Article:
RTTNews - Asian markets are mostly trading lower on Thursday with investors indulging in profit taking after recent sharp gains. Weak economic data from the U.S. has also hurt sentiment and contributed to the fall to a notable extent today.
Though bargain hunting resulted in a recovery of sorts a little past noon, most of the markets have drifted down sharply once again, failing to sustain at higher levels.
Energy and materials stocks have suffered heavily in the Australian market today with weak commodity and crude oil prices dragging them down.
Energy issues Woodside Petroleum, Santos and Origin Energy as well as materials stocks BHP Billiton, Rio Tinto and Newcrest Mining are trading sharply lower. Bank stocks are exhibiting a mixed trend. Consumer staples are also trading lower. Healthcare and utilities stocks are seen edging higher.
On the economic front, Australia's trade balance unexpectedly fell into deficit in April as exports of coal, iron ore and wheat declined. According to the report from the Australian Bureau of Statistics, the nation posted a A$91 million shortfall compared with a revised A$2.3 billion surplus in March.
Also, Reserve Bank of Australia governor Glenn Stevens has reiterated that the central bank remains prepared to cut interest rates further to help secure a 'durable upswing' in the economy. He sounded confident that Australian economy is well-placed for expansion toward the end of this year, with the recovery expected to be fairly gradual and inflation most likely to decline for some time.
The Australian benchmark index S&P/ASX 200 is down by 67 points at 3,950.20 and the broader All Ordinaries index is trading lower by 62.90 points at 3,946.40.
In Tokyo, shares of machinery, automobile, bank, real estate and trading companies are exhibiting weakness. Construction, foods and chemicals stocks are mostly trading lower. Oil, steel and non-ferrous metals are also down in the red. Pharma stocks are exhibiting a mixed trend. Insurance and communications stocks are seen attracting some buying.
Shares of foods major Ohsho Food Service Corp. shot up, briefly climbing 75 yen from Wednesday to 1,695 yen, surpassing the previous year-to-date high of 1,650 yen set on June 2. A sharp 20% jump in preliminary same-store sales for May buoyed up sentiment at the Ohsho Food Services Corp. counter today.
Automotive battery maker GS Yuasa Corp.'s stock traded up for the sixth straight day Thursday morning, hitting an all-time high for the second day in a row on expectation that demand will keep growing for its products.
Among economic news, according to the quarterly survey by the Ministry of Finance, Japanese business investment fell by 25.3% from a year earlier during the January-March period, marking the eighth straight quarter of decline. Economists closely watch the capital investment figure because the government will use it in revising the preliminary first-quarter gross domestic product data, which showed a record 15.2% contraction at an annualized pace. Corporate investment in factories and equipment account for around 15% of Japan's GDP.
The survey showed a marked 70.1% fall in pretax profits on year, marking the seventh straight quarter of decline. Meanwhile, sales fell 20.4% on year for the fifth straight quarter of decline. The Cabinet Office plans to release revised GDP data on June 11.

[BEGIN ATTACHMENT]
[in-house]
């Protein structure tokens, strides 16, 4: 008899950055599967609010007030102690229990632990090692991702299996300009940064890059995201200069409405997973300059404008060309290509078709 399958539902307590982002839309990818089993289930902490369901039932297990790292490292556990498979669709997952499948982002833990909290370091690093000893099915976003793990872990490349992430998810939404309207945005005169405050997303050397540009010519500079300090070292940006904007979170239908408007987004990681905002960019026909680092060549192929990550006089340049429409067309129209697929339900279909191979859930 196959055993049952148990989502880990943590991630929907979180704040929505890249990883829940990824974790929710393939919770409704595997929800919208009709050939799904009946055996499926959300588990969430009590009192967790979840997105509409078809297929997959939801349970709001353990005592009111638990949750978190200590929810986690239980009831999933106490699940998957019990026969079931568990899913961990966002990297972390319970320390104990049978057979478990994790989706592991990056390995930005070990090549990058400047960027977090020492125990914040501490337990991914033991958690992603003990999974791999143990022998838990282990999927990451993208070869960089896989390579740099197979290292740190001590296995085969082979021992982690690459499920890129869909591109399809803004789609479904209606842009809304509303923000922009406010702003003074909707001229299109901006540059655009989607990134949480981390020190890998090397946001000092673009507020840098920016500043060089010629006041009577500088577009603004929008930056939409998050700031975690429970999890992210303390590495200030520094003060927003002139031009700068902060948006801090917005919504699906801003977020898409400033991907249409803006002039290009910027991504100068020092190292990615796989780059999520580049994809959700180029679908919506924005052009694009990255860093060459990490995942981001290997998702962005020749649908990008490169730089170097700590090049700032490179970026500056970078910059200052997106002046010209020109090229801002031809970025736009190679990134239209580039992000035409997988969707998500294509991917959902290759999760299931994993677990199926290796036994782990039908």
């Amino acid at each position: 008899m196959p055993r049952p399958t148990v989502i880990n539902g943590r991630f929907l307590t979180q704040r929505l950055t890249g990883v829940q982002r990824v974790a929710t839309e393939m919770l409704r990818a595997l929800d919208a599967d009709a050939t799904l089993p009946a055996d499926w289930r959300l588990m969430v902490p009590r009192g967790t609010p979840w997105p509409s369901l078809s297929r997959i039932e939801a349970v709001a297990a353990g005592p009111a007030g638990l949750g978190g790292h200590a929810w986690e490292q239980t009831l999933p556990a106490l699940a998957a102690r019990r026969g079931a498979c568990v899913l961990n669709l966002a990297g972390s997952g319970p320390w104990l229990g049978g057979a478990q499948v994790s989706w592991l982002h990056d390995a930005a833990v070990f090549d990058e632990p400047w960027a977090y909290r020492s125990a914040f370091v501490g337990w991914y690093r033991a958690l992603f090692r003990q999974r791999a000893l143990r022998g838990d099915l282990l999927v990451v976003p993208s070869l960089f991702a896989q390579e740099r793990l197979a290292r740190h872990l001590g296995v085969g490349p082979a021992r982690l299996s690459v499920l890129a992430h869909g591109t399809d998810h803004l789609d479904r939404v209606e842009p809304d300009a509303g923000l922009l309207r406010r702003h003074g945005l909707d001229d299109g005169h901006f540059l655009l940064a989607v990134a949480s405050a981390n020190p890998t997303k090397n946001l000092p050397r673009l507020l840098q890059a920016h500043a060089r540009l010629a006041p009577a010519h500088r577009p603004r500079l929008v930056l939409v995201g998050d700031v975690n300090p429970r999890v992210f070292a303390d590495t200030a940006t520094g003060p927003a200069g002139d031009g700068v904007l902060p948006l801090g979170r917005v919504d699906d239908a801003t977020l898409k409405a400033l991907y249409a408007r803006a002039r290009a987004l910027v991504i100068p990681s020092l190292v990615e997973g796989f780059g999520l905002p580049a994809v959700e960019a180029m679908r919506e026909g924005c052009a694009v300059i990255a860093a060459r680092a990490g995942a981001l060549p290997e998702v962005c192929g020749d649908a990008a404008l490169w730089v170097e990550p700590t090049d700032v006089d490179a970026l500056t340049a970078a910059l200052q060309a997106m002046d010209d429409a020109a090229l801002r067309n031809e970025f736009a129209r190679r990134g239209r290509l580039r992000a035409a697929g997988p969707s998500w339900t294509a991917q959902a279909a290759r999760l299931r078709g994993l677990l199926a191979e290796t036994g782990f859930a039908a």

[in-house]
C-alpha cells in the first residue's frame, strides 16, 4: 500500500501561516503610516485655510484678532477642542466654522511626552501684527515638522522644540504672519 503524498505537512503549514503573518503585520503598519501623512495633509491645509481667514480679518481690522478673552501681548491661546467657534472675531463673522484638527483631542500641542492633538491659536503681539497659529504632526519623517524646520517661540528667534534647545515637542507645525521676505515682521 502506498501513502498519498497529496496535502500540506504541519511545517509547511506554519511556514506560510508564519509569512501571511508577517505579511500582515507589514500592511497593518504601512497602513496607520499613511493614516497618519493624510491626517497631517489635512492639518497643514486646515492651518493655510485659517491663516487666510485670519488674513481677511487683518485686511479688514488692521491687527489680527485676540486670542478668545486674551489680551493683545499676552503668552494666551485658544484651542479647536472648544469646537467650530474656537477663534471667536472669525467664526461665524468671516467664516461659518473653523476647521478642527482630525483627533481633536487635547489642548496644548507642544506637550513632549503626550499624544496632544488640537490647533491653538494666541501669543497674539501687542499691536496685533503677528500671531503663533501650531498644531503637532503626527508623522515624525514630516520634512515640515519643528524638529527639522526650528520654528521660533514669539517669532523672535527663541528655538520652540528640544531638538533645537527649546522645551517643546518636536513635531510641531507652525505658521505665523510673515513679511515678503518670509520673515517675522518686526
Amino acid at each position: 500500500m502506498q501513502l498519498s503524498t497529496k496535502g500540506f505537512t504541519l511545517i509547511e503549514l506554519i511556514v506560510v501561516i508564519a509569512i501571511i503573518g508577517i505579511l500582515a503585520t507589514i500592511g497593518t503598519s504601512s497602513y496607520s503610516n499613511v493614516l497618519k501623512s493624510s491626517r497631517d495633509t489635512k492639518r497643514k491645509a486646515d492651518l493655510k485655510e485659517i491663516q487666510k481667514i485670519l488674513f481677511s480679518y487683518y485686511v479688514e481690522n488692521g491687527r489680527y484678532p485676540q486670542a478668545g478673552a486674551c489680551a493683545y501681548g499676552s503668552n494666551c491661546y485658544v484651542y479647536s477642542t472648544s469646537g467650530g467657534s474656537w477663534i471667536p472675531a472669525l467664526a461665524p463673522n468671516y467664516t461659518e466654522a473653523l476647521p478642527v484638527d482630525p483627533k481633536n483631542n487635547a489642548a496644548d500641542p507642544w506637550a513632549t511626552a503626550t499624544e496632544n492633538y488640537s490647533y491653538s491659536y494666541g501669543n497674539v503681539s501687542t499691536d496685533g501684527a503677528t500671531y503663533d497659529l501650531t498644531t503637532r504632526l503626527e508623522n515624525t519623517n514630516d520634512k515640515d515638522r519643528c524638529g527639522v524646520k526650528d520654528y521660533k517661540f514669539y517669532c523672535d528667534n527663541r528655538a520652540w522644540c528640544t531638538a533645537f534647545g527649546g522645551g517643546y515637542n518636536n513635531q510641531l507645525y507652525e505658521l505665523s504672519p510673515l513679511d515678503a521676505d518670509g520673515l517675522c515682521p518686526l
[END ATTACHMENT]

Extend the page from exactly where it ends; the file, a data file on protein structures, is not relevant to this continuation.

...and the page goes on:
The benchmark Nikkei index is currently trading 39.52 points down at 9,702.15.
In the South Korean market, while technology stocks are trading higher, stocks from banking, shipbuilding and oil sectors are down sharply from their previous levels. Automobile stocks are exhibiting a mixed trend.
The KOSPI, which recovered lost ground a little before noon, has tumbled sharply to 1,394.76 now, posting a loss of 20.13 points or 1.42%.
Among other markets in the Asia-Pacific region, New Zealand is down with a modest loss. Markets in Hong Kong, Shanghai, Taiwan, Singapore and Indonesia are trading lower, with their benchmark indices trailing their last closing levels by 0.3% -2%.
On Wall Street, stocks snapped a four-day winning streak on Wednesday as traders chose to take profits on the back of some discouraging economic data. Despite some late buying, the Dow closed down 65.63 points or 0.8 percent at 8,675.24, the Nasdaq closed down 10.88 points or 0.6 percent at 1,825.92, and the S&P 500 fell 12.98 points or 1.4 percent to 931.76.
Major European markets closed notably lower. The U.K.'s FTSE 100 Index fell by 2.1 percent, while the French CAC 40 Index and the German DAX Index closed down by 2.0 percent and 1.7 percent, respectively.
Most of the markets in the Asia-Pacific region had finished modestly higher on Wednesday. Japan's benchmark Nikkei 225 Index rose by 0.4 percent, while Hong Kong's Hang Seng climbed by 1 percent.
Oil prices dropped sharply on Wednesday amid an Energy Information Administration report that inventories were unexpectedly higher last week. A discouraging employment report also renewed demand concerns.
Light sweet crude settled at US$66.12 a barrel, down US$2.43 on the session. Prices dropped as low as US$64.95 in mid-day trading.
With more economic data to flow in and the U.S. Fed Chief to come out with his comments on financial markets and monetary policy, traders may well choose to stay cautious in today's session.
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